Here is a link to the full report and here is a section from it:
5G Intelligent Edge Enables Premium Access and Applications: To date, cloud companies have captured the equity gains from carrier networks, with FANG stocks outperforming 100-fold. With intelligent edge/NG PON2, VZ is consolidating its four networks into one, with wireless the last 1,000-foot connection. This will slash expenses over time and enable new and unpredictable cloud services. These new networks/blockchain will help drive Fog compute (more decentralized). New revenues will be: 1) fixed-wireline replacement, 2) M2M, and 3) prioritization of wireless services.
Supporting 20x Increase in Wireless Traffic at a Lower Cost: MiMO technology and the opening of mm and lightly licensed/dynamically allocated spectrum are game-changers. Other transformative wireless technologies include QAM, beamforming, CRAN, AI, etc. Combined with virtualization/fiber, we are seeing LTE Advanced PRO and 5G performing much better than anyone expected a year ago. This will drive a convergence of wireline/wireless networks, with all traffic running on TCP/IP, in our scenario.
Cloud/Cable Competition Forcing Carriers to Evolve: The six hyper-scale cloud computing companies have paved the way for this transformation (using open-source software to run on commoditized hardware). Cloud now dominates compute and long-haul networks, and is looking to move to the last mile. Cable has long dominated last-mile connectivity. Carriers can change the game with much lower costs and improved services by mimicking hyper-scale cloud players and converging networks/OSS/BSS with mobility.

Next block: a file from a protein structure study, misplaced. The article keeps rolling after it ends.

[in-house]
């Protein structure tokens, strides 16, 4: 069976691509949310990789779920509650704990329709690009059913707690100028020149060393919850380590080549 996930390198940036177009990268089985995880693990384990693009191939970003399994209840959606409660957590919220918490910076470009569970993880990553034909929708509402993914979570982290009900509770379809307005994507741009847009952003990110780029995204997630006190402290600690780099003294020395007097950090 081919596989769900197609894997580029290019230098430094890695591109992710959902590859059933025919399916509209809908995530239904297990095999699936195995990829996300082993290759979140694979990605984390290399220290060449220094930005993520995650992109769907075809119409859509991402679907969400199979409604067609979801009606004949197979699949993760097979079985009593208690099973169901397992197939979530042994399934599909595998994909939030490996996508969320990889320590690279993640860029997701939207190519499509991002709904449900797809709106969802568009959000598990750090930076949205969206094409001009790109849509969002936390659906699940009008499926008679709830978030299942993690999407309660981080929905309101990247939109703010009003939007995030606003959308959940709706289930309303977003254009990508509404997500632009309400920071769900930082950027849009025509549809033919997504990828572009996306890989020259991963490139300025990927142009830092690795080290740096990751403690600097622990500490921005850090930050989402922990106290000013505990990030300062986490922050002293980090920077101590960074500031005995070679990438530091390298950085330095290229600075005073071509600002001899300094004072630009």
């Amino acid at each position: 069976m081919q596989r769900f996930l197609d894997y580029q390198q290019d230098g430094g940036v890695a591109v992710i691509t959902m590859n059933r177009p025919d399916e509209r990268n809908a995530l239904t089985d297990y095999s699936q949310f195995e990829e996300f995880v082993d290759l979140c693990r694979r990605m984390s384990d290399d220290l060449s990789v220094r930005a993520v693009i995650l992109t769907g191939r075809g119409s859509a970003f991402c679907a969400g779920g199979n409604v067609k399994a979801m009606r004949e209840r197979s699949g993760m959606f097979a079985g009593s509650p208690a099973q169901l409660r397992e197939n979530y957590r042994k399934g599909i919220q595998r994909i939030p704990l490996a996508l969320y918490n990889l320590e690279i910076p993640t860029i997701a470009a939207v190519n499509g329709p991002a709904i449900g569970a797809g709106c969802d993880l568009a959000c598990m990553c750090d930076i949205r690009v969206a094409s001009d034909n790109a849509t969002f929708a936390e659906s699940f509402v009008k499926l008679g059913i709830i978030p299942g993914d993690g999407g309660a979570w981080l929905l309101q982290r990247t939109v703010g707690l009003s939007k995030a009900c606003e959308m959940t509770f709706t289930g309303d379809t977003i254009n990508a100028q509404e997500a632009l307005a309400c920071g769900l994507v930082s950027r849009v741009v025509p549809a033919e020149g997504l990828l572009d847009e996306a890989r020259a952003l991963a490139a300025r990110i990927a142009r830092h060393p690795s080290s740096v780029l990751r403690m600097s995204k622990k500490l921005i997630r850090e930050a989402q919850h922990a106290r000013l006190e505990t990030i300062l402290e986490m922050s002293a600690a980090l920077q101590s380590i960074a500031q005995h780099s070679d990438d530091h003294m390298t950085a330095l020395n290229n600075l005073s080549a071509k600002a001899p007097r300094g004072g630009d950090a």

Shared Infrastructure Still the Most Logical Structure. Cable and cloud providers likely would welcome a wholesale wireless food chain leveraging fixed/ mesh/mobile wireless for the last mile. This possibility could happen with either a Sprint network spin-off as a merger requirement or via Dish.
Infrastructure Suppliers Are Well Positioned. It is less expensive for VZ/T to have one network and to have wireless serve both the last 1,000 feet for fixed and for mobile on the same shared infrastructure. Edge-based datacenters/CDNs will be required for low-latency applications. Fixed wireless over mm/3.5ghz is now working well and is disruptive.
5G is what I regard as an enabling technology. It is an investment theme in its own right because it will displace the legacy infrastructure we use today, but it also acts as the framework upon which additional services can be built. Telecom companies are selling the first 5G plans at present and Samsung and others are in the process of rolling out the first dedicated 5G handsets. Additionally, the roll out of products like smart speakers, digital assistants, web-connected doorbell cameras, etc, give us a clue to how the initial phase of the Internet of Things is going to progress.
Cisco System, Nokia, Ericsson, Juniper Networks and especially Xilinx are among the companies building the networks to support 5G and are among the primary beneficiaries of the infrastructure spend to set it up.
Verizon, AT&T and T-Mobile will be among the first companies to deliver 5G services and will therefore benefit from higher margins as they deliver value-added products.
The one characteristic that unites companies like Alphabet, Amazon, Facebook, Microsoft and Apple is their reliance on data centres to provide remote softwar-as-a-service products. The catch all-term for that is cloud computing and its breadth will be expanded considerably by the introduction of 5G networks.